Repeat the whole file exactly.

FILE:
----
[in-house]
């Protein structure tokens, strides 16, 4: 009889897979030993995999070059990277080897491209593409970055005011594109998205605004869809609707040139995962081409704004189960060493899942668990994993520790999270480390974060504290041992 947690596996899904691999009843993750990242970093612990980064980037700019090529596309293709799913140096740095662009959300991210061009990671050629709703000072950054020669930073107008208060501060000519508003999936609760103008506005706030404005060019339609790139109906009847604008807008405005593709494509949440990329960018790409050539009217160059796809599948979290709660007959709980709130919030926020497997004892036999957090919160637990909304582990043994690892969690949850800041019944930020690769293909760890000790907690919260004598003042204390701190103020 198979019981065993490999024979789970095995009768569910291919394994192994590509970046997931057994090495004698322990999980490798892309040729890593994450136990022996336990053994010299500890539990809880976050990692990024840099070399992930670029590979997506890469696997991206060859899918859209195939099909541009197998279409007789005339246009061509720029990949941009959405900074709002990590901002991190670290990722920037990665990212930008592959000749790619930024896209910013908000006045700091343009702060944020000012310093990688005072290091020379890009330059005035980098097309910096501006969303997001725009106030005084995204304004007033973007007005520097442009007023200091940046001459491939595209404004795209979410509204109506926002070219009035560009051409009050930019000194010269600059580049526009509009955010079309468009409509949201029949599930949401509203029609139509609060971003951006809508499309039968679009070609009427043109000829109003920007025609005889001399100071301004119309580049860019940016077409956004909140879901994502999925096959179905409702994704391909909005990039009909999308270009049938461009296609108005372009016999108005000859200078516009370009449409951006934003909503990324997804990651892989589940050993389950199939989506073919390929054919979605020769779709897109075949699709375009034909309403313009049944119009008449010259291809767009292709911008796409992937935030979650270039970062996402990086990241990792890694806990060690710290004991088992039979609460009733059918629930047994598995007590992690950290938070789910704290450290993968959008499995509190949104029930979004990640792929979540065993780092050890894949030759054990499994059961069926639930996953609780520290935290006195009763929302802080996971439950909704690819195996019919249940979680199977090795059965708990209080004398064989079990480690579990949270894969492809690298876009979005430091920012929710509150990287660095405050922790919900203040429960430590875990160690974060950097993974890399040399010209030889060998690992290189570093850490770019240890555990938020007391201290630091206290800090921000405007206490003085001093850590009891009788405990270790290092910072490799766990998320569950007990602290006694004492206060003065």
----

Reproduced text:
[in-house]
């Protein structure tokens, strides 16, 4: 009889897979030993995999070059990277080897491209593409970055005011594109998205605004869809609707040139995962081409704004189960060493899942668990994993520790999270480390974060504290041992 947690596996899904691999009843993750990242970093612990980064980037700019090529596309293709799913140096740095662009959300991210061009990671050629709703000072950054020669930073107008208060501060000519508003999936609760103008506005706030404005060019339609790139109906009847604008807008405005593709494509949440990329960018790409050539009217160059796809599948979290709660007959709980709130919030926020497997004892036999957090919160637990909304582990043994690892969690949850800041019944930020690769293909760890000790907690919260004598003042204390701190103020 198979019981065993490999024979789970095995009768569910291919394994192994590509970046997931057994090495004698322990999980490798892309040729890593994450136990022996336990053994010299500890539990809880976050990692990024840099070399992930670029590979997506890469696997991206060859899918859209195939099909541009197998279409007789005339246009061509720029990949941009959405900074709002990590901002991190670290990722920037990665990212930008592959000749790619930024896209910013908000006045700091343009702060944020000012310093990688005072290091020379890009330059005035980098097309910096501006969303997001725009106030005084995204304004007033973007007005520097442009007023200091940046001459491939595209404004795209979410509204109506926002070219009035560009051409009050930019000194010269600059580049526009509009955010079309468009409509949201029949599930949401509203029609139509609060971003951006809508499309039968679009070609009427043109000829109003920007025609005889001399100071301004119309580049860019940016077409956004909140879901994502999925096959179905409702994704391909909005990039009909999308270009049938461009296609108005372009016999108005000859200078516009370009449409951006934003909503990324997804990651892989589940050993389950199939989506073919390929054919979605020769779709897109075949699709375009034909309403313009049944119009008449010259291809767009292709911008796409992937935030979650270039970062996402990086990241990792890694806990060690710290004991088992039979609460009733059918629930047994598995007590992690950290938070789910704290450290993968959008499995509190949104029930979004990640792929979540065993780092050890894949030759054990499994059961069926639930996953609780520290935290006195009763929302802080996971439950909704690819195996019919249940979680199977090795059965708990209080004398064989079990480690579990949270894969492809690298876009979005430091920012929710509150990287660095405050922790919900203040429960430590875990160690974060950097993974890399040399010209030889060998690992290189570093850490770019240890555990938020007391201290630091206290800090921000405007206490003085001093850590009891009788405990270790290092910072490799766990998320569950007990602290006694004492206060003065």